Creating stable conditions for investment is important. Therefore when it comes to grants and projects the planning must be sufficiently long term and renewed or rolled over in a timescale that is practical.
Regarding policy making, in the interests of diversity we seek to increase the circle of consultancy because otherwise there is the problem that the advice comes mainly from those with time, which is not always the same as expertise! We also insist that there must be proper impact assessments for all legislation (which is meant to be the case) and promote more comprehensive follow up.
Within the Liberal Democrats we also have an Association of Scientists and Engineers which includes many erudite individuals who we can consult for information or contacts and which has a range of papers on individual science and engineering related policy areas through which we aim to widen political understanding of science and engineering.
The party is currently preparing a new detailed policy paper on science and technology that is coming out in the autumn.
As you may be aware I am myself a scientist and mathematician and have found my technical skills and contacts extremely useful over a range of policy making, even though I have not been serving on the most relevant committees for science and engineering. For example my maths has been useful with regard to analysis of the crisis in the financial markets and knowledge of the oil industry technology proved useful in reports regarding peak oil and oil price stability.
The following are some further thoughts on how, practically, to tackle the issues that you raise.
In terms of seeking funding, the UK tends to do this back to front. A project is devised and then we go looking whether there is any relevant funding. There are occasions when it would be better to look at the funding prospects at an earlier stage. In some countries it is the first thing that is looked at and then the project is designed to fit.
With regard to policy making, many MEPs have their favourite contacts and will always put their name forward when committees are seeking evidence. Therefore it would be useful for the formal science and engineering bodies in the UK to become better known to relevant MEPs. The ‘twinning’ that the Royal Society does between MPs and now MEPs and their members is a very useful programme and I have supported its publicity in other countries for equivalent arrangements to be started.
It is also necessary for the science and engineering bodies to be able to follow legislation at all stages. What I have discovered is that some very good initial information is often produced, for example the briefing by the Royal Society of Chemists on REACH. However when it came to the amendments that were drafted or submitted by MEPs, most of the lobbying came either from environmental organisations or specific industries. Within that ‘competition’ for attention, environmental NGOs and charities are regarded by most MEPs as neutral, and industry to be biased. Therefore I would strongly encourage relevant learned societies to hold meetings early in the new parliament with MEPs and discuss how better to engage with the process all the way through the Parliamentary amendment process as they can more easily be seen as not tied to a specific industry. Similar engagement should be made with the government with regard to their amendments in council. Keeping in touch, separately, with both sides is necessary. It is not sufficient just to brief government.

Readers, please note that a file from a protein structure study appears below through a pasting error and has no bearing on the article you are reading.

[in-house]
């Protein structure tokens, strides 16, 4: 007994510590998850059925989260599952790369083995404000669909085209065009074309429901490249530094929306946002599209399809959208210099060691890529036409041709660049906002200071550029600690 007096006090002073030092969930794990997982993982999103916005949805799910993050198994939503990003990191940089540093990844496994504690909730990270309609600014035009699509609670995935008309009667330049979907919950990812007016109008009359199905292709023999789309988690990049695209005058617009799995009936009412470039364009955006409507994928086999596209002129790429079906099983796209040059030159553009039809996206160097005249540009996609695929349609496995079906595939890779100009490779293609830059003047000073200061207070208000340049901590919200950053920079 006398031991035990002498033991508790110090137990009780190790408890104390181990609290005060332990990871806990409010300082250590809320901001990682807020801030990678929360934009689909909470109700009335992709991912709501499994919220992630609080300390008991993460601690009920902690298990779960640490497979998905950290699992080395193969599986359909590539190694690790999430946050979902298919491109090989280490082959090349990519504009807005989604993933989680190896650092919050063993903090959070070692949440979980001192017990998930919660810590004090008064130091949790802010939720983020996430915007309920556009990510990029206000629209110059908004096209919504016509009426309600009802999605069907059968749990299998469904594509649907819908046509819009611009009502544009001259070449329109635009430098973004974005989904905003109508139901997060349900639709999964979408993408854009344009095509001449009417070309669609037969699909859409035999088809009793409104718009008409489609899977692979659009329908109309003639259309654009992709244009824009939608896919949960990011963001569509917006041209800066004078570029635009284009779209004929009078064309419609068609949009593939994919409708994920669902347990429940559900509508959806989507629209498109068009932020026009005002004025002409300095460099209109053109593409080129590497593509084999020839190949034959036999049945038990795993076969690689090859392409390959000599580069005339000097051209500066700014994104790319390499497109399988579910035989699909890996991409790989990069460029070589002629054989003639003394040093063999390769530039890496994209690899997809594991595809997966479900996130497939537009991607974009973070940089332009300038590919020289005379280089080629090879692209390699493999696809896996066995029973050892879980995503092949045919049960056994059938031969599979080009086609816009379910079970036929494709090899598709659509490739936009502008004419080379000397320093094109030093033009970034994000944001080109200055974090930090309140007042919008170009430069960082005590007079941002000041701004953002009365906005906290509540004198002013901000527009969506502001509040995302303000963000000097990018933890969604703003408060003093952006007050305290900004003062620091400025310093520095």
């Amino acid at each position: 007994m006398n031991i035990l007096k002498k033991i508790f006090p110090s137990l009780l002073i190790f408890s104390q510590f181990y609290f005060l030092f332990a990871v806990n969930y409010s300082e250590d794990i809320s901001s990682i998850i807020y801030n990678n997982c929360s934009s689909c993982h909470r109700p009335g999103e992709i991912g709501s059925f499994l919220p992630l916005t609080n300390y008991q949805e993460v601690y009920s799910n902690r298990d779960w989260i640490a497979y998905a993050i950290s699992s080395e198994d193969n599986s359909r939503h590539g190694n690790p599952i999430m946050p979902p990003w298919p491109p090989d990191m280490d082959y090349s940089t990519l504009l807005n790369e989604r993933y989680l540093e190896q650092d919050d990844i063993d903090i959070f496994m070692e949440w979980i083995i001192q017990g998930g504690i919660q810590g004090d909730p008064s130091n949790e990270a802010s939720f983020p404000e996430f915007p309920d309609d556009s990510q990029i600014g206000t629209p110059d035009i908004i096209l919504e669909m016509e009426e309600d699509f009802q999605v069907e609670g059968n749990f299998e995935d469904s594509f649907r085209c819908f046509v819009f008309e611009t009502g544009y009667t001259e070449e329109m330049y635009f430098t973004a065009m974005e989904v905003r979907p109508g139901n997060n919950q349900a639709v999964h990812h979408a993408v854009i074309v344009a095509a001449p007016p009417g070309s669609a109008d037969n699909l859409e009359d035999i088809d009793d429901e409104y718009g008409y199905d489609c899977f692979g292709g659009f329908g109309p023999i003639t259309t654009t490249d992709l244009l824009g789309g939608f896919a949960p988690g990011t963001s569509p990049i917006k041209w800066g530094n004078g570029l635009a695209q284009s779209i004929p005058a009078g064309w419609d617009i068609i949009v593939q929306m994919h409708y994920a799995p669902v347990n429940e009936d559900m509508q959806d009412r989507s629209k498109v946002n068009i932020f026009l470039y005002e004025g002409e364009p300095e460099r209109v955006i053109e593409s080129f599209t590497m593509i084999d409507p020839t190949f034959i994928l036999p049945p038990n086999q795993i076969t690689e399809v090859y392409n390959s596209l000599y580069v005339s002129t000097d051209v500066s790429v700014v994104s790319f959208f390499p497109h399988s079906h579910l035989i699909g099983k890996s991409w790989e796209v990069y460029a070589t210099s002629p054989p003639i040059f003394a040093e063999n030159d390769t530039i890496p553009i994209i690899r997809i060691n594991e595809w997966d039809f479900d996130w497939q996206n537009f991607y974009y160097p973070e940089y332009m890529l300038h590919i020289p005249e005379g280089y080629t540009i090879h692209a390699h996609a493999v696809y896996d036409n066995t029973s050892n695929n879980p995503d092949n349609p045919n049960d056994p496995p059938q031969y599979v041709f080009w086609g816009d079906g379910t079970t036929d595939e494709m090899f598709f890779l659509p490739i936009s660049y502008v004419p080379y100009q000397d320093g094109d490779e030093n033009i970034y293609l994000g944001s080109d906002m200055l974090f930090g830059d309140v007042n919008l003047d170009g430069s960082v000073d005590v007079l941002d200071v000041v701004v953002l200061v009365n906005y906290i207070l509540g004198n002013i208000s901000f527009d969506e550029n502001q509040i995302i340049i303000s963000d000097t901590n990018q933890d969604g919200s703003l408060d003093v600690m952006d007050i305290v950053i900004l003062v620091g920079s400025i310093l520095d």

Provided by Sharon Bowles MEP
The Liberal Democrat European Manifesto can be viewed here
The UK Independence Party believes that such matters should be dealt with
by our national parliament, which could fund research far more efficiently
and effectively than the European Union. The UK has a long tradition of
supporting research in science and engineering that should be encouraged,
rather than brought down to the lowest common denominator through the European
Provided by Jonathan Arnott, UKIP General Secretary
More details about UKIP can be viewed here
CaSE did not receive a response from the Green Party. The following is
taken from their European Manifesto.
We need a revolution in skills to build the new green economy: new skills need to be developed in green building techniques, renewables engineering, organic agriculture and horticulture, and existing traditional skills, from driving buses to gardening organically, need to be more widely disseminated. The EU’s Sustainable Development Strategy now recognises the importance of education and training in such skills, thanks to the Greens.
We would shift EU subsidies and support for research and development from nuclear and fossil fuels to the renewable energy sector.
Greens have supported medical cooperation, for example in improving the quality of research through the sharing of research results, in the establishment of centres of excellence, in developing best practice for preventing infections such as MRSA or for the treatment of conditions such as Alzheimer’s, or on the need to reduce the stigma associated with mental ill-health.
We will also work in the EU for an immediate halt to xenotransplantation, genetic manipulation and cloning of animals; an immediate ban on the harmful use of animals (including but not only primates) in research, testing and education; and greater investment in the development of alternatives to animal experiments.
The Green Party European Manifesto can be viewed here
The SNP believe that a world-class science and research base is absolutely